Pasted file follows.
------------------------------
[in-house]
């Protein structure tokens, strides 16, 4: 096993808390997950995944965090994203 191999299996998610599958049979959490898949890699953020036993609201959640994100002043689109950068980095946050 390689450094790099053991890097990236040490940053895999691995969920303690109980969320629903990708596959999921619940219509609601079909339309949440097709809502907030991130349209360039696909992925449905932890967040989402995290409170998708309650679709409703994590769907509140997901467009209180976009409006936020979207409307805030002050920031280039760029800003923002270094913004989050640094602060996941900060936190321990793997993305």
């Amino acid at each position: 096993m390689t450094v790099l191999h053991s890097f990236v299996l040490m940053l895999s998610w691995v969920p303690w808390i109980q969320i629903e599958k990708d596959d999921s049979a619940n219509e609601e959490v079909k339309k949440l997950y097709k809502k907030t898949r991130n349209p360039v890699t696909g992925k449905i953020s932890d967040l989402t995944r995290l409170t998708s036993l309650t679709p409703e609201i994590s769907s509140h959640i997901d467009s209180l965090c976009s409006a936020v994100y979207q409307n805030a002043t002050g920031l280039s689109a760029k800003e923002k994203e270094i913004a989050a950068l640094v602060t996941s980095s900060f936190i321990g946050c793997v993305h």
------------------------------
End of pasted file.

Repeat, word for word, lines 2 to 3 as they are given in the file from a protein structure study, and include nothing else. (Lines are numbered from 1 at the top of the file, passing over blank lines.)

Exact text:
């Protein structure tokens, strides 16, 4: 096993808390997950995944965090994203 191999299996998610599958049979959490898949890699953020036993609201959640994100002043689109950068980095946050 390689450094790099053991890097990236040490940053895999691995969920303690109980969320629903990708596959999921619940219509609601079909339309949440097709809502907030991130349209360039696909992925449905932890967040989402995290409170998708309650679709409703994590769907509140997901467009209180976009409006936020979207409307805030002050920031280039760029800003923002270094913004989050640094602060996941900060936190321990793997993305």
């Amino acid at each position: 096993m390689t450094v790099l191999h053991s890097f990236v299996l040490m940053l895999s998610w691995v969920p303690w808390i109980q969320i629903e599958k990708d596959d999921s049979a619940n219509e609601e959490v079909k339309k949440l997950y097709k809502k907030t898949r991130n349209p360039v890699t696909g992925k449905i953020s932890d967040l989402t995944r995290l409170t998708s036993l309650t679709p409703e609201i994590s769907s509140h959640i997901d467009s209180l965090c976009s409006a936020v994100y979207q409307n805030a002043t002050g920031l280039s689109a760029k800003e923002k994203e270094i913004a989050a950068l640094v602060t996941s980095s900060f936190i321990g946050c793997v993305h």